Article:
Man arrested after hammer attack on Eric Gill statue at BBC`s Broadcasting House

Theguardian_ A suspect has been arrested after a controversial statue by the paedophile sculptor Eric Gill on the front of the BBC’s headquarters was struck with a hammer in an apparent protest.

A man wearing a Spider-Man mask scaled Broadcasting House in central London and defaced the carving of Prospero and Ariel in the early hours of Saturday morning – the second time the 1931 work has been attacked.

The Metropolitan police said they were called at 4.15am on Saturday to reports of a man who had climbed scaffolding and was damaging a sculpture.

He was reportedly seen leaning against some scaffolding and shouting at a police officer. Specialist officers were called to the scene and an arrest was made just after 6pm, the force said.

A spokesperson for the Met said: “The man was reportedly damaging a sculpture.

“Officers attended the location. Due to the circumstances of the incident, including the height, specialist officers were called to the scene.

“Shortly after 6pm the man was arrested on suspicion of criminal damage and going equipped. He will be taken into police custody.”

The incident comes a week after the corporation sparked outrage by beginning repair work on the statue after the first attack in January last year, with campaigners labelling the restoration a “smack in the face” that “flies in the face” of the BBC’s ethos.

Gill was one of the most prominent early 20th-century British artists and designers until his death in 1940. But his diaries, published posthumously, revealed he sexually abused his daughters and the family dog.

The carving, which depicts Prospero and a part-naked Ariel from Shakespeare’s The Tempest, was installed by the artist on the front of the BBC’s Broadcasting House headquarters in London in 1933, shortly after the building opened. It sits above the Regent Street entrance and is considered an integral part of the Grade II*-listed building.

Sexual abuse campaigner Dawn Carrington this week told the Daily Mail the onset of the restoration work was beyond the pale.

She said: “The decision to restore this statue by a paedophile is a smack in the face to the BBC’s audience and employees, an estimated one in five of whom have experienced at least one form of child abuse, 3.1 million of which were victims of sexual abuse.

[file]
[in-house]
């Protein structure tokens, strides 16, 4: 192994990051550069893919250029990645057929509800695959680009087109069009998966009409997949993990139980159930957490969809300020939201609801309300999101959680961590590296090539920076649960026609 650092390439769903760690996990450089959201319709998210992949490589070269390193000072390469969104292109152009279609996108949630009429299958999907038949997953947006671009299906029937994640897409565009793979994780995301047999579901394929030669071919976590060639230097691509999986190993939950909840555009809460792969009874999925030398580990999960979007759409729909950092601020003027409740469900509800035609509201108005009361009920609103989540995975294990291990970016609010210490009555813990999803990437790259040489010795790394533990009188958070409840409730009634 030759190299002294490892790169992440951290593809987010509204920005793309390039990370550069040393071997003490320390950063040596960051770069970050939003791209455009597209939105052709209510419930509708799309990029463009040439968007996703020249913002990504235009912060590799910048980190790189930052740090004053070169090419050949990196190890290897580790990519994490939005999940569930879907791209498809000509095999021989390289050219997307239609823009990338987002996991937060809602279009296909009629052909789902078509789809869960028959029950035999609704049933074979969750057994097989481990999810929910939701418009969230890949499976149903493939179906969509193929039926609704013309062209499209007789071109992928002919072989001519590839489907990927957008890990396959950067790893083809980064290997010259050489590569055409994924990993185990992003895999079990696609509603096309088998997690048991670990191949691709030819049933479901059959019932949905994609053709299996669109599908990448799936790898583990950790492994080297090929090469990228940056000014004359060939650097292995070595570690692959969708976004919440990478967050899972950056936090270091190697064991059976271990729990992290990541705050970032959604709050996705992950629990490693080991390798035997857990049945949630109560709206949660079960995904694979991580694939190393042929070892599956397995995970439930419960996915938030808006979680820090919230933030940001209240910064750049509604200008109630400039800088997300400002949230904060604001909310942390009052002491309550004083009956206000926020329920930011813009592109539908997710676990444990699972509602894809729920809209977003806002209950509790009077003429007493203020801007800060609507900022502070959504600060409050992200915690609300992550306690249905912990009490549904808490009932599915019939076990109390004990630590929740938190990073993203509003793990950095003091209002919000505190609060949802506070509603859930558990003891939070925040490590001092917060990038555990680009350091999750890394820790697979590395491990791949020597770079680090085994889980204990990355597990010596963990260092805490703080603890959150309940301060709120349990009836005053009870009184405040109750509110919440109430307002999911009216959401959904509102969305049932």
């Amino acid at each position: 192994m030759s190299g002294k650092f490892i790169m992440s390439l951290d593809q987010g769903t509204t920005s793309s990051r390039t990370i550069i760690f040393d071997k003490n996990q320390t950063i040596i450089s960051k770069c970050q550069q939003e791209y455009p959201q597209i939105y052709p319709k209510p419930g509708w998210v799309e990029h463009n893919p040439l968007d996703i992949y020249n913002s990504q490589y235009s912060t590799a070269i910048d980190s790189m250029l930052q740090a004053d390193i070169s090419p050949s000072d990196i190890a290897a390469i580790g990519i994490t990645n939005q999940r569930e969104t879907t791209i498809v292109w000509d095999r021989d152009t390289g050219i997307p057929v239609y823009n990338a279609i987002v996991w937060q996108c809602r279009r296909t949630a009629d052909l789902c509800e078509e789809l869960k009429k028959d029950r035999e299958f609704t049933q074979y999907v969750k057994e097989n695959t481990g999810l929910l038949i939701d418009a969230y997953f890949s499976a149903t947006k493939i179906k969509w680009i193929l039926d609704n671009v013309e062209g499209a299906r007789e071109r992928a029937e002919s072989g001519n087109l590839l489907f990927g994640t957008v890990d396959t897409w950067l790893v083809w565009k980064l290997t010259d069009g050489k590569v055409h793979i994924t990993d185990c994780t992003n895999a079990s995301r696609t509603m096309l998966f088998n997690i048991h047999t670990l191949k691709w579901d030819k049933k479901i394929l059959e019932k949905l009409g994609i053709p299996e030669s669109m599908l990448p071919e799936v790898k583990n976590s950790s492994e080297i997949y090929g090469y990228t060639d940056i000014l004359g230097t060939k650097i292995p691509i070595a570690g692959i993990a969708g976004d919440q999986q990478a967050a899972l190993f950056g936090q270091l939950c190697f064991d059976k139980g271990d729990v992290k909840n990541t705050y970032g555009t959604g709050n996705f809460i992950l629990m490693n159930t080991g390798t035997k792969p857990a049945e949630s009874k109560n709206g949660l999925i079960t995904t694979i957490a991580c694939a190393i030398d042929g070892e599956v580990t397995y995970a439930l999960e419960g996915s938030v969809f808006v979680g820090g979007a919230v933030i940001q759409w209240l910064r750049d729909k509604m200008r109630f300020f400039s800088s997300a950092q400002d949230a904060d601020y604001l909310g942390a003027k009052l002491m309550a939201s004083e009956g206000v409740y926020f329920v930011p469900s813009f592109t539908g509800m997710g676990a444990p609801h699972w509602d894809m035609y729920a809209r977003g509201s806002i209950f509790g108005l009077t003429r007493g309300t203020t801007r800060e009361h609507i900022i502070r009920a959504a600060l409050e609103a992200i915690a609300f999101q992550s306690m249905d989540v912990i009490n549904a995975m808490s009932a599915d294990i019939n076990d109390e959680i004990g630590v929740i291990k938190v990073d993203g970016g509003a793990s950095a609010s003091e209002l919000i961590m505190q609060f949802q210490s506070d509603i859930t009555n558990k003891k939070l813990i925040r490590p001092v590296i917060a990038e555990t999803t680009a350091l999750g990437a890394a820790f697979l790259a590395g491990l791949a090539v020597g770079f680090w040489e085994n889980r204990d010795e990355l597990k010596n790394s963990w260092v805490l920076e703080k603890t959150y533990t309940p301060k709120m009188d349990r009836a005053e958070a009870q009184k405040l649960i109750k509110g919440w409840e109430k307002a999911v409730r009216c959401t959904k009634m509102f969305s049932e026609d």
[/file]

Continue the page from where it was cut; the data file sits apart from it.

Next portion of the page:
“This decision also flies in the face of the BBC’s values, which are to reflect the UK’s values to the world and contribute to the wellbeing of the UK. What sort of a message do they think this sends?

“It’s abhorrent that an evil man who confessed to sexually abusing his daughters, sisters and his dog should be celebrated in this way – it should be torn down.”

In addition to his sculptures, Gill also created the widely used Perpetua and Gill Sans typefaces – the latter of which the BBC stopped using as its official font in 2021.

The BBC previously faced calls from sexual abuse charities to remove the statue from its HQ in 2013 but refused, citing Gill’s record as “one of the last century’s major British artists whose work has been widely displayed in leading UK museums and galleries”.

The damage to the statue resulted in the BBC’s entrance being temporarily shut on 9 May for repairs, which were previously expected to be completed by 19 June.

The building was scaffolded on Tuesday with expert stonemasons beginning to restore the statue, which is carved from Caen stone, a type of limestone quarried in north-west France.

The BBC said the repair work would be used to provide additional context about the statue and Gill, with members of the public eventually being able to access a QR code nearby.

“Broadcasting House is a building of historical and cultural significance and one of the foundations of modern-day broadcasting, both in this country and around the world,” said Robert Seatter, head of BBC History. “We have a responsibility to maintain and preserve the building for generations to come.

“Alongside this, Gill’s abusive behaviour and lifestyle are well documented and the BBC in no way condones his behaviour,” he added. “So while it is right that the fabric of the building is restored, we must also ensure people are fully informed about the history connected to it.”

The BBC declined to comment in light of the continuing police presence.